The “9Rs Framework”: Establishing the Business Case for Data Collaboration and Re-Using Data in the Public Interest
The Open Data Policy Lab addresses these questions with its “9R Framework,” a method for describing and identifying the business case for data reuse for the public good...
Posted on 26th of October 2021 by Andrew Zahuranec, Andrew Young, Stefaan Verhulst
When made accessible and re-used responsibly, privately held data has the potential to generate enormous public value. Whether it’s enabling better science, supporting evidence-based government programs, or helping community groups to identify people who need help, data can be used to make better public interest decisions and improve people’s lives.
Yet, for all the discussion of the societal value of having organizations provide access to their data, there’s been little discussion of the business case on why to make data available for reuse. What motivates an organization to make its datasets accessible for societal purposes? How does doing so support their organizational goals? What’s the return on investment of using organizational resources to make data available to others?
The Open Data Policy Lab addresses these questions with its “9R Framework,” a method for describing and identifying the business case for data reuse for the public good. The 9R Framework consists of nine motivations identified through several years of studying and establishing data collaboratives, categorized by different types of return on investment: license to operate, brand equity, or knowledge and insights. Considered together, these nine motivations add up to a model to help organizations understand the business value of making their data assets accessible.
9R Framework: Nine Incentives to Open and Re-Use Data in and for the Public Interest
Following several years of researching and designing data collaboratives, we have identified the following nine incentives (see earlier versions of this here):
ROI Case: Knowledge and Insights: Ways in which data reuse improves an organization’s ability to pursue larger strategic goals.
1. Reciprocity: Gaining access to data sources and other assets held by organizations whose data may be important to business decisions.
2. Rectifying Errors and Improving Data Quality: Identifying errors in datasets by letting others access and use them.
3. Research and Insights: Generating new answers to questions, and providing organizations with insights that may not have otherwise been extracted.
4. Reproducibility: Testing results of analysis by allowing others to conduct identical or related work.
ROI Case: Brand Equity: Ways in which data reuse promotes an organization’s image for internal and external stakeholders.
5. Reputation: Enhancing an organization’s image and reputation, attracting media, new users, customers, and investors who value socially conscious corporate actors.
6. Responsibility and Philanthropy: Fulfilling an organization’s social responsibilities, improving the environment in which it operates, and bolstering its reputation.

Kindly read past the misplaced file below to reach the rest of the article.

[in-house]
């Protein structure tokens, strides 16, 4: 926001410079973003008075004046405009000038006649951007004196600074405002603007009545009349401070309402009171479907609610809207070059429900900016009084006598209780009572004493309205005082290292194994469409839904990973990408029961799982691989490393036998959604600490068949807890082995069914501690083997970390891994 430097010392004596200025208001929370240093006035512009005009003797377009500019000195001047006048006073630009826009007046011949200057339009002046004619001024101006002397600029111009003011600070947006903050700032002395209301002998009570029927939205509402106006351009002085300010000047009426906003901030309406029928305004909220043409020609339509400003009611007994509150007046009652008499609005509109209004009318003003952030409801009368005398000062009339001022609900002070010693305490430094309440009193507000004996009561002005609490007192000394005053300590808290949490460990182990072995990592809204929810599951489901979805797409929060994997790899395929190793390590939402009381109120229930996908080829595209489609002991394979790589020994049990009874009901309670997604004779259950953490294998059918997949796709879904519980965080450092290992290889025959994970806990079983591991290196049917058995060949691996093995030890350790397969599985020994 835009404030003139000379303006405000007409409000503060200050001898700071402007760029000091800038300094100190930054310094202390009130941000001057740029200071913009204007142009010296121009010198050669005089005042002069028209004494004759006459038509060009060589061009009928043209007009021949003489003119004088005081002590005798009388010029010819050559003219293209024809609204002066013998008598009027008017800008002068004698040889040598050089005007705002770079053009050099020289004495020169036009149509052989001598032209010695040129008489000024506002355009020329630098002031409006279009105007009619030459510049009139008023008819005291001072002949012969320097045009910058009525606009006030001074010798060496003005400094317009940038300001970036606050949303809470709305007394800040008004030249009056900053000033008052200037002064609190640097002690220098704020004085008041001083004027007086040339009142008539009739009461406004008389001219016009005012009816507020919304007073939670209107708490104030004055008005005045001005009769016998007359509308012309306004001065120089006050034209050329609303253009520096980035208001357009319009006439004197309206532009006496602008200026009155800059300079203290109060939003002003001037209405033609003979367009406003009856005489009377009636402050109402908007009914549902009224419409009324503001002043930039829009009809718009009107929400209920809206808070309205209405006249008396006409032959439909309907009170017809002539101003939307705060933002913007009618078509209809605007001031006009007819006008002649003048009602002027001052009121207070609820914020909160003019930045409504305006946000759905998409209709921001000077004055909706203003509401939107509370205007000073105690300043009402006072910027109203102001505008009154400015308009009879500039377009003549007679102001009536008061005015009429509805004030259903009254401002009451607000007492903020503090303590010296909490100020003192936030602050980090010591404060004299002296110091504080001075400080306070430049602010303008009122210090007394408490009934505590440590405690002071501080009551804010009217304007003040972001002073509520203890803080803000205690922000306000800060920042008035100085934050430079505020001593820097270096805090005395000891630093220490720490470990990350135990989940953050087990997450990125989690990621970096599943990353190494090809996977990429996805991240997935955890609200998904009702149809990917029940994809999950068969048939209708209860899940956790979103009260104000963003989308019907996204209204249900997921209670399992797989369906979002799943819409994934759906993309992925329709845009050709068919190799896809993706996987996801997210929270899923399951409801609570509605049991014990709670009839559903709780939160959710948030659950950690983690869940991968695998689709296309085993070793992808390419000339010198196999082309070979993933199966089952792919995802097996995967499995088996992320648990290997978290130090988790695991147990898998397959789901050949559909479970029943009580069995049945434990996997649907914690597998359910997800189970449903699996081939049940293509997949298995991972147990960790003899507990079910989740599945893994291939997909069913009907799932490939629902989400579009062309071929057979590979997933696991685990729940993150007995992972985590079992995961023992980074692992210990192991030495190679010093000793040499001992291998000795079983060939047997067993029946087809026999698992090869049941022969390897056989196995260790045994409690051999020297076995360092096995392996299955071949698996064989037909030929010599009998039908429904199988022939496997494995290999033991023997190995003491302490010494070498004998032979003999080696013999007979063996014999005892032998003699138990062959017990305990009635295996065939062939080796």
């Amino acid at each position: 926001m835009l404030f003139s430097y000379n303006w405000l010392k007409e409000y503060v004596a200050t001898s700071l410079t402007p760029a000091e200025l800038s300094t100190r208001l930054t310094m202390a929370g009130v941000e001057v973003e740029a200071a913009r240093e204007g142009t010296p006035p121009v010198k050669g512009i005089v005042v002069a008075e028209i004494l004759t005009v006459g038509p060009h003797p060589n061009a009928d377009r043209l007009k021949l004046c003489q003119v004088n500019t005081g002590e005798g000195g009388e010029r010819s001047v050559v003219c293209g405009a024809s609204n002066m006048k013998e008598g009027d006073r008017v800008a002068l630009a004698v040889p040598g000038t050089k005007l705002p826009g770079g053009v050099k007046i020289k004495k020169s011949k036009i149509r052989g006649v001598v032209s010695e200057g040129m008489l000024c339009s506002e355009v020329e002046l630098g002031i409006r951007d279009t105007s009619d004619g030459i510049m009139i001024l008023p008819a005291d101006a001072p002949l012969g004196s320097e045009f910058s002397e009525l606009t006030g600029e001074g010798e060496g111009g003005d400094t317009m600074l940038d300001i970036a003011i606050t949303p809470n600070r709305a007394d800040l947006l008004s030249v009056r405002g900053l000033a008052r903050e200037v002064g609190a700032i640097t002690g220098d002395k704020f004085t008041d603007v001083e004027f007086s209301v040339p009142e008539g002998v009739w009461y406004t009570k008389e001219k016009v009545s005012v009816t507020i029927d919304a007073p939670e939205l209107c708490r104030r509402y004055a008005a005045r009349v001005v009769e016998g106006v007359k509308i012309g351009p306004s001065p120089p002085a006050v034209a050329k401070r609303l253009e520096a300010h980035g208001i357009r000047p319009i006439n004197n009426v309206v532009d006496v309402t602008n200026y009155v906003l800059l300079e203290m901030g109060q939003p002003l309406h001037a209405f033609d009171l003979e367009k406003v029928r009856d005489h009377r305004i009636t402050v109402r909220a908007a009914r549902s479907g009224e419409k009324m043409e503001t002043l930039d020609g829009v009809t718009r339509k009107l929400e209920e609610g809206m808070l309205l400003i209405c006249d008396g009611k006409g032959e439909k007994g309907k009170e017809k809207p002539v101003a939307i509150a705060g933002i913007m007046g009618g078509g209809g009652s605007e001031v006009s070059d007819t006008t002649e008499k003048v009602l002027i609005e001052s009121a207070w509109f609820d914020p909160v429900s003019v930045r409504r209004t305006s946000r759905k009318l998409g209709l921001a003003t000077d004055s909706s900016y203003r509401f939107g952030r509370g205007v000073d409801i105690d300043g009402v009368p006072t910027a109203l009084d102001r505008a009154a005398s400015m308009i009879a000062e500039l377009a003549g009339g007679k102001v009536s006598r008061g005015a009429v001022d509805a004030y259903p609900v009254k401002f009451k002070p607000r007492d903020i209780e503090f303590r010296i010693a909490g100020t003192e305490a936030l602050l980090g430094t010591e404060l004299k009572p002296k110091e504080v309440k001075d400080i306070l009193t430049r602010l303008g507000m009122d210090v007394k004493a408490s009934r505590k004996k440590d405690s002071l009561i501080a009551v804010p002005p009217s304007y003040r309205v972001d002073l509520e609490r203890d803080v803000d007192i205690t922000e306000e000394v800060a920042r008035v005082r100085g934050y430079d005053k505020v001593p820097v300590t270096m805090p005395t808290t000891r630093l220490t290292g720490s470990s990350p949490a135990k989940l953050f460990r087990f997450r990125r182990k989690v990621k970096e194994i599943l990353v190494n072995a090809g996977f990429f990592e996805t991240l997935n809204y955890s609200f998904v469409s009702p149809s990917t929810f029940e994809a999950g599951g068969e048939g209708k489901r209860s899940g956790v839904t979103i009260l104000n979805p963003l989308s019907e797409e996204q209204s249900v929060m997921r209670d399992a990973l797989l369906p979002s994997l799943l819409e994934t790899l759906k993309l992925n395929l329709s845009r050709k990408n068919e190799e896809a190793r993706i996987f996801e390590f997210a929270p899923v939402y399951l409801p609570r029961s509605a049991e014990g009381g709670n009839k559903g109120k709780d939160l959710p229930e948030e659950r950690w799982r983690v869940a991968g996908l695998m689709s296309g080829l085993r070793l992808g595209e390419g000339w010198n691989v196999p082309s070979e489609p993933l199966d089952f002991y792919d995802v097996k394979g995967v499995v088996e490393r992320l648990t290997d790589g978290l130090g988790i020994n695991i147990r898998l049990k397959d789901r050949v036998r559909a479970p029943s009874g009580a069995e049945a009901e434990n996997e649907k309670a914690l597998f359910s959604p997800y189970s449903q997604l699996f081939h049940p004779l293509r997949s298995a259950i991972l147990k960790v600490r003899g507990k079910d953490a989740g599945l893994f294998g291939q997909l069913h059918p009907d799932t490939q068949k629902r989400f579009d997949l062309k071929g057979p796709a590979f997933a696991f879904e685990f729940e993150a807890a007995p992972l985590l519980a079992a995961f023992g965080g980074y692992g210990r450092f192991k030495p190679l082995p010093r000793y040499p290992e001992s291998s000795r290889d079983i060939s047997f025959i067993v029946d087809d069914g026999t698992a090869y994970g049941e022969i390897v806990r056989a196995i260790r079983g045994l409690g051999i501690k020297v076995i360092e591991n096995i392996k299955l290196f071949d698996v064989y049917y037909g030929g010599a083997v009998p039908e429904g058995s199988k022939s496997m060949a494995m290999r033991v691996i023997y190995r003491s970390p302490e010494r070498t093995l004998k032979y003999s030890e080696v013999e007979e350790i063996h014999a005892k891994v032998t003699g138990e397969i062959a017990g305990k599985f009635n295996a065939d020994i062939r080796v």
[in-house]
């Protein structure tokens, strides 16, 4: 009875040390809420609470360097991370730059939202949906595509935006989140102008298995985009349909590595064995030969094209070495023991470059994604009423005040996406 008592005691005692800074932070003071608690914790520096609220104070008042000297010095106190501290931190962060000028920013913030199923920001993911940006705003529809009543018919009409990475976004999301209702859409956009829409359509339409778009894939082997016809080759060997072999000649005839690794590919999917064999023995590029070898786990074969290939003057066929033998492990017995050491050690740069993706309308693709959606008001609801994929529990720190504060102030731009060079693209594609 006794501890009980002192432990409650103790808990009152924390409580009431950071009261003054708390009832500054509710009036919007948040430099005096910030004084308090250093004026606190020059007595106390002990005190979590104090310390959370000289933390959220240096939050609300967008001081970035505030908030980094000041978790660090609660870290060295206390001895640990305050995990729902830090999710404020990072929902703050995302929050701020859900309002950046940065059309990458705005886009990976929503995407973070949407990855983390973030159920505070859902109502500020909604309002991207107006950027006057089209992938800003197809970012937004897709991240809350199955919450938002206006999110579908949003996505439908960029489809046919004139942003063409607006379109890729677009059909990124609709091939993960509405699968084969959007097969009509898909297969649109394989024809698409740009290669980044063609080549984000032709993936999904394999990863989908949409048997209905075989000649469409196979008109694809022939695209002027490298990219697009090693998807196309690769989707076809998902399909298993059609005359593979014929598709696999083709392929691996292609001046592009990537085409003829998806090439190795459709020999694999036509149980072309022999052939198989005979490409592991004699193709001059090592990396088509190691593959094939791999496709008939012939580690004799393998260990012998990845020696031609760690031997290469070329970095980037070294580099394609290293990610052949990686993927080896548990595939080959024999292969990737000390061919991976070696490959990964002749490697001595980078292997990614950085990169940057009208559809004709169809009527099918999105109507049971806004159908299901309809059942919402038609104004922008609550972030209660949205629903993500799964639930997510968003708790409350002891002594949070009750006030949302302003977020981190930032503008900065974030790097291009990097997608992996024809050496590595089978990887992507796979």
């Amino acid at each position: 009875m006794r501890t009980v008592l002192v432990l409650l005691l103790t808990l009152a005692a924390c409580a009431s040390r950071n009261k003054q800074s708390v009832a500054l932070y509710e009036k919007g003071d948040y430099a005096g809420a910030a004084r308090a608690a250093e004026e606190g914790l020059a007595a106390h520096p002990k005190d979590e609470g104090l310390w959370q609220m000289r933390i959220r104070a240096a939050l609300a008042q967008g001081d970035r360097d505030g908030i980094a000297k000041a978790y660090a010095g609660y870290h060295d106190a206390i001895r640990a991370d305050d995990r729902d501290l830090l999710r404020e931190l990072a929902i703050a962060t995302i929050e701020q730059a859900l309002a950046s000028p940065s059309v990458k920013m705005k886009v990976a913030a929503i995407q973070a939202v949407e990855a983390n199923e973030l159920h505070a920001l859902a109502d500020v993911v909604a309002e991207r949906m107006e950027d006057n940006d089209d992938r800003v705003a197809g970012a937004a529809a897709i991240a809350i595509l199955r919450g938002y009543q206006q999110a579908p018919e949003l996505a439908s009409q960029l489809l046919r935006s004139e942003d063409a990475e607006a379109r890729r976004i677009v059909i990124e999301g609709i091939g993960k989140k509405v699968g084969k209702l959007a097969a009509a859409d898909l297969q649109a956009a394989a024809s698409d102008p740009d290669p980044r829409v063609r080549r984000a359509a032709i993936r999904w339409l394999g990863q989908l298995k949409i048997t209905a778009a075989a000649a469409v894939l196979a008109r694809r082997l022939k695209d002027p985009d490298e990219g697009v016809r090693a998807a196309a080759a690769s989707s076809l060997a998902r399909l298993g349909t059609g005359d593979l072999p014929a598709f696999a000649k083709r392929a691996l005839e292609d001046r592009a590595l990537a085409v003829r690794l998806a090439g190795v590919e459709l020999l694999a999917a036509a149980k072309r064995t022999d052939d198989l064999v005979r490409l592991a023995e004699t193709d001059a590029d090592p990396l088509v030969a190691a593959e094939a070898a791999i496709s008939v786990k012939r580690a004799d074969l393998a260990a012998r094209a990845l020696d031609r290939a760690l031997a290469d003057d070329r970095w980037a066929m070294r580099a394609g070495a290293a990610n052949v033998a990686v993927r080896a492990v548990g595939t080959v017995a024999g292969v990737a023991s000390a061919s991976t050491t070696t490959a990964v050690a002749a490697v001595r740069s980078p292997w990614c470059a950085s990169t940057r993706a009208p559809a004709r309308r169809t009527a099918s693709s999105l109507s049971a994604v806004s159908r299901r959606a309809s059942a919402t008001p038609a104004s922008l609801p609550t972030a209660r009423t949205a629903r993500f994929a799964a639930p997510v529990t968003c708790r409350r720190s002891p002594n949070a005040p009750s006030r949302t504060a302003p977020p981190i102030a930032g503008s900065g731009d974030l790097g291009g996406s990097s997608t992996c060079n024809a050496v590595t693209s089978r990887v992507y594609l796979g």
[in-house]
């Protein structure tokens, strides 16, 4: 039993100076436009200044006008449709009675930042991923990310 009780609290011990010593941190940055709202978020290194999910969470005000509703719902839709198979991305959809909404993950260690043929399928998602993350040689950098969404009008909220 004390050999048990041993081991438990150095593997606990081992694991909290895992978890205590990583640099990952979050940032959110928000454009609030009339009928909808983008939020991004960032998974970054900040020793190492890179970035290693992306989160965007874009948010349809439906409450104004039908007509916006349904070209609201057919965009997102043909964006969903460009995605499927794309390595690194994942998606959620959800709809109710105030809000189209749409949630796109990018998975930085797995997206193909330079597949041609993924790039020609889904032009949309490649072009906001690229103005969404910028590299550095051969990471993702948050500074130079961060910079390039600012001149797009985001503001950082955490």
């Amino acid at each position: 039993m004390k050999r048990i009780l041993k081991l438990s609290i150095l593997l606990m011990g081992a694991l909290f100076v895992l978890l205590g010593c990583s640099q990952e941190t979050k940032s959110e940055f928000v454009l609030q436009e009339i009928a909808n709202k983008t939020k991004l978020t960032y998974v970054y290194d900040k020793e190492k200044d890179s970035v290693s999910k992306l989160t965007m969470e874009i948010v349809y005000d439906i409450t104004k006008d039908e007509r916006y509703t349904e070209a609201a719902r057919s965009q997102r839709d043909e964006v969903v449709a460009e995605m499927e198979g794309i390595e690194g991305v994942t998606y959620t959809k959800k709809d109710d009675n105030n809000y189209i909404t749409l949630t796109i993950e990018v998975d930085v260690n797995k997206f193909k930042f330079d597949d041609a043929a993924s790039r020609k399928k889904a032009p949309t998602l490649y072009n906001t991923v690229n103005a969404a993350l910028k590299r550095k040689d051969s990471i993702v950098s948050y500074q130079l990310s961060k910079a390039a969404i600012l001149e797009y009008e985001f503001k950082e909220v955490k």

7. Recruiting and Retaining Talent: Attracting and retaining data science talent with projects that are compelling and socially relevant.
ROI Case: License to Operate:Ways in which data reuse strengthens the “social license” for an organization to operate.
8. Regulatory Compliance: Helping organizations comply with regulations, become more transparent, or otherwise promote responsible data management.
9. Revenue Maximization: Providing opportunities to generate new income or cut costs.
Using the 9 R’s Framework
This framework is useful not just for describing the rationales why organizations have made certain data assets re-usable but also for helping organizations articulate their motivations and build internal buy-in for data reuse.
By evaluating and weighing each of the 9 R’s on a chart (see figure), data stewards—practitioners tasked with working on responsible data reuse—can better design their business case for providing access to data and establish the best methods or vehicles for doing so through, for instance, data collaboratives.
Above is the example of a spider chart that can be used to evaluate and weigh the 9 R’s in action. The figure above shows that brand equity and license-to-operate arguments are less important for this hypothetical organization, while knowledge and insights provide far stronger motivations for providing access to data.
We encourage you to use similar methods to understand the motivations for reuse. A blank version of the above graphic can be found here.
Over the next few weeks, we will focus on each “R” and provide further examples of how this has played out in practice. These pieces will draw in interviews from prominent experts as well as existing research and literature.
We invite you to provide your own thoughts on the “9R Framework” and let us know if it resonates with you. Feel free to contact the Open Data Policy Lab team at [email protected] with your own thoughts and reflections on the framework, the graphics, and how both might facilitate data reuse. We are soliciting input from experts and practitioners.
Otherwise, we hope you will check this site regularly for updates.